Home > Employee Benefits > Advice for self-insured health plans: Don’t buy stop-loss on price alone

Advice for self-insured health plans: Don’t buy stop-loss on price alone

The Patient Protection and Affordable Care Act is making self-insurance more feasible as some of the additional costs required by insurers to comply seem excessive at 2-4% of insured premium. Self-insurance is seen as a means to reduce costs when insured loss ratios have consistently been low (typically less than 80%). Insurers continue to deem smaller and smaller groups 100% credible, so when claims are the primary driver of premiums, it makes sense to evaluate self-insurance.

For employers who choose to self-insure, they must evaluate who will process their claims and, in most cases, who will provide stop-loss reinsurance protection. Unfortunately, too many employers (and their advisors) view stop-loss protection simply as a commodity and that all policies are the same. Buying based on the lowest price without getting all the details, or taking info consideration the next renewal can be costly. I share with you some cases that illustrate my point:

A client knowingly selected a stop-loss program that covered claims that were “paid” for only three months after the plan year, this is referred to as a 12/15 contract. When a large hospital claim occurred in late December, a carrier audit process was triggered which resulted in a claim payment of $280,000 in early April, 4 months after the plan year-end. The company incurred the entire liability on that claim that would have been covered under a richer paid contract.

Quite recently, a self funded company prepared for the renewal process, having recently learned of a large, ongoing $1 million a year claimant. The carrier carrying the stop-loss on the program decided to exercise their right to “laser” the claimant, creating a 100% exposure on the costs of the ongoing claim. Given that there was a large ongoing claim, no other market existed for the company. Given the carriers a layering right will reduce the premium, but it is a dangerous proposition when a large claim actually hits.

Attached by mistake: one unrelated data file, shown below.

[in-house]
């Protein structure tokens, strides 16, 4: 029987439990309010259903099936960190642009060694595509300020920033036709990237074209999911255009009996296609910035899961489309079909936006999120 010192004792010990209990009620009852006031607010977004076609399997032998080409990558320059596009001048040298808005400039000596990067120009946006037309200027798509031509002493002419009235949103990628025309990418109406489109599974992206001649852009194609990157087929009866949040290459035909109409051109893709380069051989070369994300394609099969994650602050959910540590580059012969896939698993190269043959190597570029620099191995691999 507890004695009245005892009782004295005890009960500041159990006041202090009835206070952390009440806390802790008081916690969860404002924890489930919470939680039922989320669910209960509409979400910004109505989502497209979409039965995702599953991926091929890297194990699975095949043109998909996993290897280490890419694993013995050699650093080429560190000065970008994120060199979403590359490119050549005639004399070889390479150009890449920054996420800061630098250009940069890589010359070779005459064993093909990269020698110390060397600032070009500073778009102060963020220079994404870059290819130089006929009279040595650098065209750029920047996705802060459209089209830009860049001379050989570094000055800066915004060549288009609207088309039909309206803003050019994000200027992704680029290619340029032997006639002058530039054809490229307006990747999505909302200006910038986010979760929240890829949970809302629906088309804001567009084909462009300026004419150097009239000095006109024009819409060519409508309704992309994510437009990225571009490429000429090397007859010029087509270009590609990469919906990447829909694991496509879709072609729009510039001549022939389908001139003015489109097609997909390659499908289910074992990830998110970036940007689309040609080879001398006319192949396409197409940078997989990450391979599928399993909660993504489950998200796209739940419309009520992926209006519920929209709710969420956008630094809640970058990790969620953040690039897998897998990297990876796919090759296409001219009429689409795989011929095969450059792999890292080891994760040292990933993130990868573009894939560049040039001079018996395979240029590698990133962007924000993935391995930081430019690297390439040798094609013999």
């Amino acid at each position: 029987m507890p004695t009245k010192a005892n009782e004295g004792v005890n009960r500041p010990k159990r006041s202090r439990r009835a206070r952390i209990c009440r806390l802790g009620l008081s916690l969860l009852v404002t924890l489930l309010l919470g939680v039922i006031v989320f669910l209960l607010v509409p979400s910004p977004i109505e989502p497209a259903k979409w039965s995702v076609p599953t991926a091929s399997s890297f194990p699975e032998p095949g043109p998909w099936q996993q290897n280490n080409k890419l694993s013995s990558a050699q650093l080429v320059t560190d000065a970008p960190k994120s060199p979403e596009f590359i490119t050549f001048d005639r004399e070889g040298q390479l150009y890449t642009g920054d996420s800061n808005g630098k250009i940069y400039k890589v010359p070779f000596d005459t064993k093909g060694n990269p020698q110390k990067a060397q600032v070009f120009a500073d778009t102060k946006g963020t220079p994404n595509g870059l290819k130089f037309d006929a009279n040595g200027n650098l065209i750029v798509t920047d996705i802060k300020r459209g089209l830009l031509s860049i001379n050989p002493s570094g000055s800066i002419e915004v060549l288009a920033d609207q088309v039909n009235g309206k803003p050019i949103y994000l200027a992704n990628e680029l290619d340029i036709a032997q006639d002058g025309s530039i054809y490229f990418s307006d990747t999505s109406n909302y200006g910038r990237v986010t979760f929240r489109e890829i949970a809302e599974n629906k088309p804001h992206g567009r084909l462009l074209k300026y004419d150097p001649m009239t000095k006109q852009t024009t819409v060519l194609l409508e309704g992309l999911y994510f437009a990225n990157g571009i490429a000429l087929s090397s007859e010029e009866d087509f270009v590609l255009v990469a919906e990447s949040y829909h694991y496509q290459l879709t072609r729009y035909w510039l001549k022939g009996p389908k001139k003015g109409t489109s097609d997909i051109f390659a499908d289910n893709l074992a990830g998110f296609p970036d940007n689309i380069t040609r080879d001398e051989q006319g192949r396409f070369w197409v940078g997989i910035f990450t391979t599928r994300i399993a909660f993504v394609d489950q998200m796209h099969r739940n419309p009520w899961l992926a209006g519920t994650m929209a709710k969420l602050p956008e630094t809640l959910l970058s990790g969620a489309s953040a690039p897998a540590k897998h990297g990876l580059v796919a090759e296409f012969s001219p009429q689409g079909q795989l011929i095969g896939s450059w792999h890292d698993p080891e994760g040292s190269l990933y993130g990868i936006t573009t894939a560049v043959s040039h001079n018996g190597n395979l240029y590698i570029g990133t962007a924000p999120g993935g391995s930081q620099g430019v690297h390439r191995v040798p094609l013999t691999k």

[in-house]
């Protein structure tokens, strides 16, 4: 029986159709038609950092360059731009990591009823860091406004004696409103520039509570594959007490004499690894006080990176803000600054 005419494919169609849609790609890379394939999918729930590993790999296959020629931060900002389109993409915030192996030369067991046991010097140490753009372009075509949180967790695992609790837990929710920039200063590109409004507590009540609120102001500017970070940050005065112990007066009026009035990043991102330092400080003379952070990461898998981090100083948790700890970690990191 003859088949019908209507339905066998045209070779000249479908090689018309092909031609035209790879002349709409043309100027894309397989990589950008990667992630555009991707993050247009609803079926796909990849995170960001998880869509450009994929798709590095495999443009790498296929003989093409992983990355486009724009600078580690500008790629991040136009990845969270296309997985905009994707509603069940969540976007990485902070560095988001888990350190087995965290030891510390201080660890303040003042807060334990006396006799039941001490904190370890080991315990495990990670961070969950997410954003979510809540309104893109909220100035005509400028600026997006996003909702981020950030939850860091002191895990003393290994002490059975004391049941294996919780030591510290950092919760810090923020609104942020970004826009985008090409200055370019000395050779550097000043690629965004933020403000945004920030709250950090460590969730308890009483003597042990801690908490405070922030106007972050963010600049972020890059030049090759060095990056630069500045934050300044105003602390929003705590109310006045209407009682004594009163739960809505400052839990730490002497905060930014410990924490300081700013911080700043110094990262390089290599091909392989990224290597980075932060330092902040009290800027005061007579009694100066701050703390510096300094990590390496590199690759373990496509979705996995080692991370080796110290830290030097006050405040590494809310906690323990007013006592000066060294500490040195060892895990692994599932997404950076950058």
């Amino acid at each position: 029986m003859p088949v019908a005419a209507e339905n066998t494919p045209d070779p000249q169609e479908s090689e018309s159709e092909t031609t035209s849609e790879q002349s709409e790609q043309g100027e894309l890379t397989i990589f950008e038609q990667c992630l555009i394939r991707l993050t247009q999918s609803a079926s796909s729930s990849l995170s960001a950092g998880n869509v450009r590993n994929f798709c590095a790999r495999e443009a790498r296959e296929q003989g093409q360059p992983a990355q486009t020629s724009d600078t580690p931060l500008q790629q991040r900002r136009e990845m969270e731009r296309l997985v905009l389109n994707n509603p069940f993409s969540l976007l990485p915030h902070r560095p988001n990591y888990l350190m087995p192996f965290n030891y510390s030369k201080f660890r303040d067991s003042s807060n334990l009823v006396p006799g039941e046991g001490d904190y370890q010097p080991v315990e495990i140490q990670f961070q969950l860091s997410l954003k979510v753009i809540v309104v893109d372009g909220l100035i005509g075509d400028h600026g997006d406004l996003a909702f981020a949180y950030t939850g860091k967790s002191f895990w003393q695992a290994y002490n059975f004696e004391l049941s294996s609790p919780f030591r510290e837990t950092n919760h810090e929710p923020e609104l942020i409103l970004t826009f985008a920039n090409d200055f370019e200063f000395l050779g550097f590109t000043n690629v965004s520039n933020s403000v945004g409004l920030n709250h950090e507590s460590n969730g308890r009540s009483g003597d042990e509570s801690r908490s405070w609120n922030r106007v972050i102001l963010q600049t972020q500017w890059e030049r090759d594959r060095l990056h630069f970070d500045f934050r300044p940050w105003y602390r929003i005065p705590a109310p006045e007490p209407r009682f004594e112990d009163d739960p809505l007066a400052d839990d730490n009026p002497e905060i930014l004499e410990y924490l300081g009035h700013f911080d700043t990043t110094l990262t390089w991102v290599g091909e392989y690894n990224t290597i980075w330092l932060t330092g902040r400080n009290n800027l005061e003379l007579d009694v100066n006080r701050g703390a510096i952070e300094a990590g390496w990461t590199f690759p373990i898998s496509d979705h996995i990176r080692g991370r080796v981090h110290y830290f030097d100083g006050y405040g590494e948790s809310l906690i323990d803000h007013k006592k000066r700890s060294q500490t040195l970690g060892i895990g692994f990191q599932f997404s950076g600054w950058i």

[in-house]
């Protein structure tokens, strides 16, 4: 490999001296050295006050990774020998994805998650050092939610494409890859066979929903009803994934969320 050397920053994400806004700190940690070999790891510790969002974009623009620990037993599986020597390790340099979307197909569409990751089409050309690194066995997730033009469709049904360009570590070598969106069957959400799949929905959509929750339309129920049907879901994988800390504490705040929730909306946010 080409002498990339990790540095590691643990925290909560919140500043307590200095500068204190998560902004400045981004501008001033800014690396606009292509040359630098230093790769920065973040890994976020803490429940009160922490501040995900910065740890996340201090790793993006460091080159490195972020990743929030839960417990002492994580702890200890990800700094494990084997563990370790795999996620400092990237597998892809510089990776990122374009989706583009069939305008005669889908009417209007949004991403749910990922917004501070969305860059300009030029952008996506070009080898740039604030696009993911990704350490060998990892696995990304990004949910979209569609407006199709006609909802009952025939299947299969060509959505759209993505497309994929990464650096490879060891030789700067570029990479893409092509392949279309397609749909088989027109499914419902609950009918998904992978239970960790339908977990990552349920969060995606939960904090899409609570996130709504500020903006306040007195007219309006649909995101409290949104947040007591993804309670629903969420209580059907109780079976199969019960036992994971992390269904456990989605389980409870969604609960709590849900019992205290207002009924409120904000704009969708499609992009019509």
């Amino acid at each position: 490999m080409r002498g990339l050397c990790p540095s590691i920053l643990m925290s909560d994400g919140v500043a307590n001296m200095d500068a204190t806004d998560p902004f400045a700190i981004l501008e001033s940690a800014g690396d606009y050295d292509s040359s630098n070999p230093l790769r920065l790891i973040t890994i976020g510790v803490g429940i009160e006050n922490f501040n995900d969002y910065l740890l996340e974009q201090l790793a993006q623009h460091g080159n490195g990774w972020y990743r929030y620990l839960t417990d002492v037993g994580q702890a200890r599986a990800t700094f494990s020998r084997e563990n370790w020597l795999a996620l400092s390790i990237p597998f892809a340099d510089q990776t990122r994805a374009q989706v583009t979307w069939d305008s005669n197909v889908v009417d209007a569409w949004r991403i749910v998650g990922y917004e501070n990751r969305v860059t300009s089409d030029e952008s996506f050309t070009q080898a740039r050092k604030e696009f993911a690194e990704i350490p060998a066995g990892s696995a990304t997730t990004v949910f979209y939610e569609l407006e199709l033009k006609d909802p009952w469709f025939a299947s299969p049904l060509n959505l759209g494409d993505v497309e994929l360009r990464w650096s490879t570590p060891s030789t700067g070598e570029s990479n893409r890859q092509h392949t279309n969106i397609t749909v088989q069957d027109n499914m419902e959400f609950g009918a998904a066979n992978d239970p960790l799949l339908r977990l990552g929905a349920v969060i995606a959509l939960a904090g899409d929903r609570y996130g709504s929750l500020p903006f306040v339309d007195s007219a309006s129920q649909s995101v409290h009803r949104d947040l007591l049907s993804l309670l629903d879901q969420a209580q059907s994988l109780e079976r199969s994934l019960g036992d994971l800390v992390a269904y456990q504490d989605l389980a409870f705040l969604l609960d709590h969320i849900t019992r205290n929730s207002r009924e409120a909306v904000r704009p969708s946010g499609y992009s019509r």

I have many more stop-loss nightmare stories, but the lessons are clear: carefully consider your options, the policy provisions and the cost/benefit of different stop-loss structures. A quick list of the key things to consider:

  • Specific deductible levels and do you have the cash flow to pay a big claim.
  • Aggregate stop-loss can protect you, but a cheap policy may be based on unrealistic expected claim targets.
  • Gaps in coverage due to incurred and paid periods or not having a terminal liability option.
  • Lasering – some policies state no lasers on renewal, but not all. You may pay a bit more for this provision, but it may be worth it.
  • Does the policy cover prescription drugs? Not all do
  • How does the policy tie into the health plan summary plan description?
  • How long does it take claims to be paid can vary a lot

WGA has a team of stop-loss experts to help guide the self-insured through this complex topic.  If you are currently self-insured or thinking about it, please talk to us. It may save you from a future bad situations.

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William Gallagher Associates is a leading provider of insurance brokerage, risk management and employee benefits services to firms with complex risks and dynamic needs, within industries that include technology, life sciences, financial risks, health care, renewable energy & clean technology, and environmental services. WGA has offices in Boston, MA; New York, NY; Hartford, CT; Princeton, NJ; Columbia, MD; and Atlanta, GA.

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